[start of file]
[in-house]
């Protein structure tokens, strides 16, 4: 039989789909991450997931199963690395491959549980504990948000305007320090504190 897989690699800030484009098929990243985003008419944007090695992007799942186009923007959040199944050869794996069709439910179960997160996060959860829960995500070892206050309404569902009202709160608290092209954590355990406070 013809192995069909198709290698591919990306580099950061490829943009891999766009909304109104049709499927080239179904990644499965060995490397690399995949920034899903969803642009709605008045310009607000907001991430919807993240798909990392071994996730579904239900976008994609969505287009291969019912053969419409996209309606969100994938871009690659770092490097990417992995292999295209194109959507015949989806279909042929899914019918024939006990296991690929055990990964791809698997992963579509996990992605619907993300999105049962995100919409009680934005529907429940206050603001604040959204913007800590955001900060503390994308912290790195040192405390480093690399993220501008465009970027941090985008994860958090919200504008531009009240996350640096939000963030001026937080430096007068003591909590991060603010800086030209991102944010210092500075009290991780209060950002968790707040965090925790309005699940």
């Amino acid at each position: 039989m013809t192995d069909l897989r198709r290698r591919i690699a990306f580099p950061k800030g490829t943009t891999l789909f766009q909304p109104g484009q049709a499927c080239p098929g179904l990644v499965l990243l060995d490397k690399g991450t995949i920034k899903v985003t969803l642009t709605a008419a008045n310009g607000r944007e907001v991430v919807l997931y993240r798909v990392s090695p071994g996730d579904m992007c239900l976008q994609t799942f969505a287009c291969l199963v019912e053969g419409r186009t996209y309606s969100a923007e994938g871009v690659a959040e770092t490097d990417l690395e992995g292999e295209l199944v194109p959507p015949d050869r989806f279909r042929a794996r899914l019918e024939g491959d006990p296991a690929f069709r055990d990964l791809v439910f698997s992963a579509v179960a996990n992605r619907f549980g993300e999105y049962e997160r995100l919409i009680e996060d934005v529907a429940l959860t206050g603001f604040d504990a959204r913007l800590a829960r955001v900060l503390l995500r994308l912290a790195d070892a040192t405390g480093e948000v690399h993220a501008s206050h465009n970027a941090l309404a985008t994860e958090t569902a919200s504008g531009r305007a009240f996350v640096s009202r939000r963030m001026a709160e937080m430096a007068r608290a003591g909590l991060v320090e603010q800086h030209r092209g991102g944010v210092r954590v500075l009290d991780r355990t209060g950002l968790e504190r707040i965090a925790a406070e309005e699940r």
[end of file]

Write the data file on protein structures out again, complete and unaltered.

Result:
[in-house]
């Protein structure tokens, strides 16, 4: 039989789909991450997931199963690395491959549980504990948000305007320090504190 897989690699800030484009098929990243985003008419944007090695992007799942186009923007959040199944050869794996069709439910179960997160996060959860829960995500070892206050309404569902009202709160608290092209954590355990406070 013809192995069909198709290698591919990306580099950061490829943009891999766009909304109104049709499927080239179904990644499965060995490397690399995949920034899903969803642009709605008045310009607000907001991430919807993240798909990392071994996730579904239900976008994609969505287009291969019912053969419409996209309606969100994938871009690659770092490097990417992995292999295209194109959507015949989806279909042929899914019918024939006990296991690929055990990964791809698997992963579509996990992605619907993300999105049962995100919409009680934005529907429940206050603001604040959204913007800590955001900060503390994308912290790195040192405390480093690399993220501008465009970027941090985008994860958090919200504008531009009240996350640096939000963030001026937080430096007068003591909590991060603010800086030209991102944010210092500075009290991780209060950002968790707040965090925790309005699940």
């Amino acid at each position: 039989m013809t192995d069909l897989r198709r290698r591919i690699a990306f580099p950061k800030g490829t943009t891999l789909f766009q909304p109104g484009q049709a499927c080239p098929g179904l990644v499965l990243l060995d490397k690399g991450t995949i920034k899903v985003t969803l642009t709605a008419a008045n310009g607000r944007e907001v991430v919807l997931y993240r798909v990392s090695p071994g996730d579904m992007c239900l976008q994609t799942f969505a287009c291969l199963v019912e053969g419409r186009t996209y309606s969100a923007e994938g871009v690659a959040e770092t490097d990417l690395e992995g292999e295209l199944v194109p959507p015949d050869r989806f279909r042929a794996r899914l019918e024939g491959d006990p296991a690929f069709r055990d990964l791809v439910f698997s992963a579509v179960a996990n992605r619907f549980g993300e999105y049962e997160r995100l919409i009680e996060d934005v529907a429940l959860t206050g603001f604040d504990a959204r913007l800590a829960r955001v900060l503390l995500r994308l912290a790195d070892a040192t405390g480093e948000v690399h993220a501008s206050h465009n970027a941090l309404a985008t994860e958090t569902a919200s504008g531009r305007a009240f996350v640096s009202r939000r963030m001026a709160e937080m430096a007068r608290a003591g909590l991060v320090e603010q800086h030209r092209g991102g944010v210092r954590v500075l009290d991780r355990t209060g950002l968790e504190r707040i965090a925790a406070e309005e699940r």